Take a peek into my studio...rest assured, it doesn't always look this tidy!
I promised more organizing ideas for your craft supplies, but I guess I'm really just sharing what works for me.
First of all, I am very fortunate to have a room to call my own. That wasn't always this case in this house. For the first several years here, all of my supplies were in boxes in the attic, and my sewing machine was put up and taken down many times a month. When we finally started working on the basement, I was able to carve out some space for a sewing room, and was happy down there for several years.
But my four children grew up, and the youngest boys weren't so keen on sharing a room when they were home from college, so I gave up my sewing room for my son, and my husband and the boys started roughing out a space for me in the attic.
My studio is 10 feet by 15 feet, but has sloping ceilings along the 10 foot walls. I have two windows on the wall facing the street, and a door in the opposite 15 foot wall. While I would love to have floor to ceiling shelves on all four walls, the sloped ceilings prohibit that, so I've had to make the best of the space. On the wall between the windows, there is a large computer desk. My embroidery thread racks are up top, along with binders of beading, quilting and sewing projects that I have kept from magazines. I have space for my laptop, and some storage underneath.
On the left side of the room, I have two hand-me-down dressers. The one on the left holds beads
and jewelry making supplies, with the bottom drawer filled with scrapbooking paper and dies for a Cuttlebug die cutting machine. The one on the right has a whole drawer for buttons, pressing tools, glues and other adhesives, book-binding supplies, and larger sewing equipment. On top is a two-drawer antique thread box that was my grandmother's.
My sewing table is an island in the center of the room, with space to walk around it on both sides. It is a little over 6 feet long. I bought this at Ikea about 20 years ago. The base is made up of two cabinets -- one has double doors, the other has a single door. I keep a lot of sewing supplies in these cabinets -- again, stashed in clear shoe boxes, so I can find zippers, velcro, bias tape and cone thread easily. I keep the sewing notions that I use frequently in that small brown tackle box on top of my sewing table. It's within easy reach of my machine.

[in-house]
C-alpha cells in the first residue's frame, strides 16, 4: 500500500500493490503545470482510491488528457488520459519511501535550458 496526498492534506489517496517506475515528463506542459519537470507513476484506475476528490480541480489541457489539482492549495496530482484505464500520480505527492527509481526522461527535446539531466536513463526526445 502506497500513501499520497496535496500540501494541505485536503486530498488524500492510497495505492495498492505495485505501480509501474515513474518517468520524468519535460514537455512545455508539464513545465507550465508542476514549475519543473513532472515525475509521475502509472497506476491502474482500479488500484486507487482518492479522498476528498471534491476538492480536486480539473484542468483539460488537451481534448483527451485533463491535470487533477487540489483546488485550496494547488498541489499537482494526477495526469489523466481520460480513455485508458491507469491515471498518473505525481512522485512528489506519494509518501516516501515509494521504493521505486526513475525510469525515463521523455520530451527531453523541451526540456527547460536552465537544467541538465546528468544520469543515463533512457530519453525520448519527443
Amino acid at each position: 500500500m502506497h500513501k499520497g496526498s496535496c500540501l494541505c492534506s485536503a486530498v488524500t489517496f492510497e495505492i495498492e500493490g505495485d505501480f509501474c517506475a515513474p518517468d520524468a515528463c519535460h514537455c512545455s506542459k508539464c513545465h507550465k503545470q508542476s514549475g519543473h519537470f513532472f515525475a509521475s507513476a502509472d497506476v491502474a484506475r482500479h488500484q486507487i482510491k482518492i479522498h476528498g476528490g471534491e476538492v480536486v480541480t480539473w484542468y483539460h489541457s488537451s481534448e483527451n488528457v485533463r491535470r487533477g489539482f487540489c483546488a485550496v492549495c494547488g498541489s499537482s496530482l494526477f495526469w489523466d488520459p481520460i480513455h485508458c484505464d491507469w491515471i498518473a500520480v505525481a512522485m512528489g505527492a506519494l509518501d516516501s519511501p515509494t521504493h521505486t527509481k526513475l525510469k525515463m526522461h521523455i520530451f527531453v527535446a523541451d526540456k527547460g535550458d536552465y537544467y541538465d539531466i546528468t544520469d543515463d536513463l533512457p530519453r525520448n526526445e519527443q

There is another, small bookshelf to the left side of the door, which holds 30 quart Rubbermaid bins of quilting fabrics, t-shirt knits, patterns, and antique linens and laces.
Yes, I've labeled just about everything. That is the hardest part about moving into a new space...things are not where they used to be. Although I found a place for everything, I don't want to spend too much time looking for my supplies, so I labeled as much as I could.
I picked up the clear plastic pegboard shelves at two different stores that were going out of business. These hold ribbons (at the very top), some rubber stamps, punches and scissors, embossing powders, and other papercrafting supplies.
There are few other things in the room. A small wooden bookshelf holds sewing, beading, stamping and craft books. You saw my carousel for rubber stamps and ink in the last post; I also have an Iris cart with other small stamps tucked between the dresser and the bookshelf. And I have the rocker I bought when my oldest was born, right next to the computer desk. It's important to have a place for visitors to sit in the studio, because someone is always popping in to chat while I work (or while they are waiting for me to finish mending something for them). One last little cabinet holds my special things.
I hope you enjoyed this little tour of my studio, and picked up a few ideas to incorporate into your own crafting space, no matter how big or small. If you will indulge me, I'd like to reiterate: label as much as you can, so you don't waste precious time looking for what you need. Then you'll have more time to craft!
Now, go make something fast!